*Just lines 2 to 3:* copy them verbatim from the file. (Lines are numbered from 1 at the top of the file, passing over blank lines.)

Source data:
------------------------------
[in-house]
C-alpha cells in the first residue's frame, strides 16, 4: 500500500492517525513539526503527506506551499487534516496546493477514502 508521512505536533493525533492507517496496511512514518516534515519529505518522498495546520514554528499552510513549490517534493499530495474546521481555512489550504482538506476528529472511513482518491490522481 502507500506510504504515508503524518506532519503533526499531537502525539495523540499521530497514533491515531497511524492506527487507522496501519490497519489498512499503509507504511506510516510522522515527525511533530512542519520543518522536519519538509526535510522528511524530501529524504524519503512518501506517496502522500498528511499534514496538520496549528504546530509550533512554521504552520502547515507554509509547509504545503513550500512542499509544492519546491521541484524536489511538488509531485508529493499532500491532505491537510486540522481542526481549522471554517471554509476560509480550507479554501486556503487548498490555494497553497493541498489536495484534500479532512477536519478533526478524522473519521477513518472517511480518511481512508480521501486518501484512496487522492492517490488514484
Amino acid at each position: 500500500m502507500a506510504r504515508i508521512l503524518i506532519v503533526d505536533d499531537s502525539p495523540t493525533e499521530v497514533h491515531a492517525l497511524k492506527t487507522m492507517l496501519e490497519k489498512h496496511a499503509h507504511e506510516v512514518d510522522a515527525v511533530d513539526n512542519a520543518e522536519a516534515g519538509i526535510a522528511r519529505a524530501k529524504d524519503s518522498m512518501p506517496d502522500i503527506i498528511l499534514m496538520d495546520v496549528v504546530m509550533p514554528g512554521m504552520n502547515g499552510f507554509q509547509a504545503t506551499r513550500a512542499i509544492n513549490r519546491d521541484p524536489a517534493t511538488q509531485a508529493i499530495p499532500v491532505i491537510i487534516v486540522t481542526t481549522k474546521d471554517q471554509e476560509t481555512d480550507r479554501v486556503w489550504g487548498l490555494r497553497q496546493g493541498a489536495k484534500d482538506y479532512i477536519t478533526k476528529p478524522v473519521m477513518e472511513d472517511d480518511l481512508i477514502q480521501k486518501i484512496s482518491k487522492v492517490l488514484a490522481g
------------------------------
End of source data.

C-alpha cells in the first residue's frame, strides 16, 4: 500500500492517525513539526503527506506551499487534516496546493477514502 508521512505536533493525533492507517496496511512514518516534515519529505518522498495546520514554528499552510513549490517534493499530495474546521481555512489550504482538506476528529472511513482518491490522481 502507500506510504504515508503524518506532519503533526499531537502525539495523540499521530497514533491515531497511524492506527487507522496501519490497519489498512499503509507504511506510516510522522515527525511533530512542519520543518522536519519538509526535510522528511524530501529524504524519503512518501506517496502522500498528511499534514496538520496549528504546530509550533512554521504552520502547515507554509509547509504545503513550500512542499509544492519546491521541484524536489511538488509531485508529493499532500491532505491537510486540522481542526481549522471554517471554509476560509480550507479554501486556503487548498490555494497553497493541498489536495484534500479532512477536519478533526478524522473519521477513518472517511480518511481512508480521501486518501484512496487522492492517490488514484
Amino acid at each position: 500500500m502507500a506510504r504515508i508521512l503524518i506532519v503533526d505536533d499531537s502525539p495523540t493525533e499521530v497514533h491515531a492517525l497511524k492506527t487507522m492507517l496501519e490497519k489498512h496496511a499503509h507504511e506510516v512514518d510522522a515527525v511533530d513539526n512542519a520543518e522536519a516534515g519538509i526535510a522528511r519529505a524530501k529524504d524519503s518522498m512518501p506517496d502522500i503527506i498528511l499534514m496538520d495546520v496549528v504546530m509550533p514554528g512554521m504552520n502547515g499552510f507554509q509547509a504545503t506551499r513550500a512542499i509544492n513549490r519546491d521541484p524536489a517534493t511538488q509531485a508529493i499530495p499532500v491532505i491537510i487534516v486540522t481542526t481549522k474546521d471554517q471554509e476560509t481555512d480550507r479554501v486556503w489550504g487548498l490555494r497553497q496546493g493541498a489536495k484534500d482538506y479532512i477536519t478533526k476528529p478524522v473519521m477513518e472511513d472517511d480518511l481512508i477514502q480521501k486518501i484512496s482518491k487522492v492517490l488514484a490522481g